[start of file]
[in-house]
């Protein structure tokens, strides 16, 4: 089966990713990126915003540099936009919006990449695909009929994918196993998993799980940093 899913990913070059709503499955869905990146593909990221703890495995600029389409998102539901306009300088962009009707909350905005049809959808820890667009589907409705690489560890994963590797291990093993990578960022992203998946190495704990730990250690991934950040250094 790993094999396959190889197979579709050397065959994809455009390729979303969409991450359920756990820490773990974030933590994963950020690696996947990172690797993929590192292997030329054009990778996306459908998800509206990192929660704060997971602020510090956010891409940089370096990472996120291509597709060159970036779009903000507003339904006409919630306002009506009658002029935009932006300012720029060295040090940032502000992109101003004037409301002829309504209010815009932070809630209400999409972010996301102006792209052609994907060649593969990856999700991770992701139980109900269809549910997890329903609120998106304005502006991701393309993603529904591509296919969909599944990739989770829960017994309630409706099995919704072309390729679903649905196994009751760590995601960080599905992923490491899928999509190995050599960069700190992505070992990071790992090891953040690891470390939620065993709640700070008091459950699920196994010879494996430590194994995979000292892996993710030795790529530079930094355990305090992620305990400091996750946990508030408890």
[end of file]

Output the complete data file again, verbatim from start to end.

[in-house]
């Protein structure tokens, strides 16, 4: 089966990713990126915003540099936009919006990449695909009929994918196993998993799980940093 899913990913070059709503499955869905990146593909990221703890495995600029389409998102539901306009300088962009009707909350905005049809959808820890667009589907409705690489560890994963590797291990093993990578960022992203998946190495704990730990250690991934950040250094 790993094999396959190889197979579709050397065959994809455009390729979303969409991450359920756990820490773990974030933590994963950020690696996947990172690797993929590192292997030329054009990778996306459908998800509206990192929660704060997971602020510090956010891409940089370096990472996120291509597709060159970036779009903000507003339904006409919630306002009506009658002029935009932006300012720029060295040090940032502000992109101003004037409301002829309504209010815009932070809630209400999409972010996301102006792209052609994907060649593969990856999700991770992701139980109900269809549910997890329903609120998106304005502006991701393309993603529904591509296919969909599944990739989770829960017994309630409706099995919704072309390729679903649905196994009751760590995601960080599905992923490491899928999509190995050599960069700190992505070992990071790992090891953040690891470390939620065993709640700070008091459950699920196994010879494996430590194994995979000292892996993710030795790529530079930094355990305090992620305990400091996750946990508030408890």